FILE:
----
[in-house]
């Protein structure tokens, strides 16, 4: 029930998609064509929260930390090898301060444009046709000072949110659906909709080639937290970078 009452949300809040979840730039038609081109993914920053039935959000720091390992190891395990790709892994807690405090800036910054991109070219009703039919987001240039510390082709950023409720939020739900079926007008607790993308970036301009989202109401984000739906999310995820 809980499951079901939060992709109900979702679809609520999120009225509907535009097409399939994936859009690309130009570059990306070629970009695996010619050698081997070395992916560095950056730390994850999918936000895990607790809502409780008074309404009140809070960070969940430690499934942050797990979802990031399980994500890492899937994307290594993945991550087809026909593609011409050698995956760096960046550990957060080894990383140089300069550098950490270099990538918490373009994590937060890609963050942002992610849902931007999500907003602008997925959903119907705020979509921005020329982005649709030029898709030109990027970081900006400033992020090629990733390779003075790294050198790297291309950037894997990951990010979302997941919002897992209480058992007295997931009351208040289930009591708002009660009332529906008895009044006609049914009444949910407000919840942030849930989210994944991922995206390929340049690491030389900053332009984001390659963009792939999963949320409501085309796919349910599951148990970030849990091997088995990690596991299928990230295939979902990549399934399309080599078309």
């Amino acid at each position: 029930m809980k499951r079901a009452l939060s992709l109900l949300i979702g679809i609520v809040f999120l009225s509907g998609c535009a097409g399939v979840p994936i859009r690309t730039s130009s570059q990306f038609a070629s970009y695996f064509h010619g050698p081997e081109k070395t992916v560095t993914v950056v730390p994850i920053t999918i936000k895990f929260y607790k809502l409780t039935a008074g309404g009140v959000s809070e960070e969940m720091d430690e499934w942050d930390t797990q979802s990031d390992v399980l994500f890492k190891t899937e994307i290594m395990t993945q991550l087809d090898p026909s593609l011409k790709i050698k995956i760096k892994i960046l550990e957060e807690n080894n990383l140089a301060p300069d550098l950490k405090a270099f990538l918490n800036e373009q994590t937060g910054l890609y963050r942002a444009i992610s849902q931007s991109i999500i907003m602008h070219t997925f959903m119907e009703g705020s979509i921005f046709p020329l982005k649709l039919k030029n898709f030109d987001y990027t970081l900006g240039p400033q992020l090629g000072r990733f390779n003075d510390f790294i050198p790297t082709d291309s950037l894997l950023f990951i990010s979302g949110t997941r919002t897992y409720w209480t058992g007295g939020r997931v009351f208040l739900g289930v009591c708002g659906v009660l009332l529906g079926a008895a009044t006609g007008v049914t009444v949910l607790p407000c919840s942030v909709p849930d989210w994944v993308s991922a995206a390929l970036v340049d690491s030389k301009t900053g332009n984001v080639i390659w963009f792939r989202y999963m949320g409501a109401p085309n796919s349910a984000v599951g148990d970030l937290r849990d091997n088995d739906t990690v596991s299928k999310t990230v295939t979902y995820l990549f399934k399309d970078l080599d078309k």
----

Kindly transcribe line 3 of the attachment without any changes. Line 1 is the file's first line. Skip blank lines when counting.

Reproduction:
């Amino acid at each position: 029930m809980k499951r079901a009452l939060s992709l109900l949300i979702g679809i609520v809040f999120l009225s509907g998609c535009a097409g399939v979840p994936i859009r690309t730039s130009s570059q990306f038609a070629s970009y695996f064509h010619g050698p081997e081109k070395t992916v560095t993914v950056v730390p994850i920053t999918i936000k895990f929260y607790k809502l409780t039935a008074g309404g009140v959000s809070e960070e969940m720091d430690e499934w942050d930390t797990q979802s990031d390992v399980l994500f890492k190891t899937e994307i290594m395990t993945q991550l087809d090898p026909s593609l011409k790709i050698k995956i760096k892994i960046l550990e957060e807690n080894n990383l140089a301060p300069d550098l950490k405090a270099f990538l918490n800036e373009q994590t937060g910054l890609y963050r942002a444009i992610s849902q931007s991109i999500i907003m602008h070219t997925f959903m119907e009703g705020s979509i921005f046709p020329l982005k649709l039919k030029n898709f030109d987001y990027t970081l900006g240039p400033q992020l090629g000072r990733f390779n003075d510390f790294i050198p790297t082709d291309s950037l894997l950023f990951i990010s979302g949110t997941r919002t897992y409720w209480t058992g007295g939020r997931v009351f208040l739900g289930v009591c708002g659906v009660l009332l529906g079926a008895a009044t006609g007008v049914t009444v949910l607790p407000c919840s942030v909709p849930d989210w994944v993308s991922a995206a390929l970036v340049d690491s030389k301009t900053g332009n984001v080639i390659w963009f792939r989202y999963m949320g409501a109401p085309n796919s349910a984000v599951g148990d970030l937290r849990d091997n088995d739906t990690v596991s299928k999310t990230v295939t979902y995820l990549f399934k399309d970078l080599d078309k």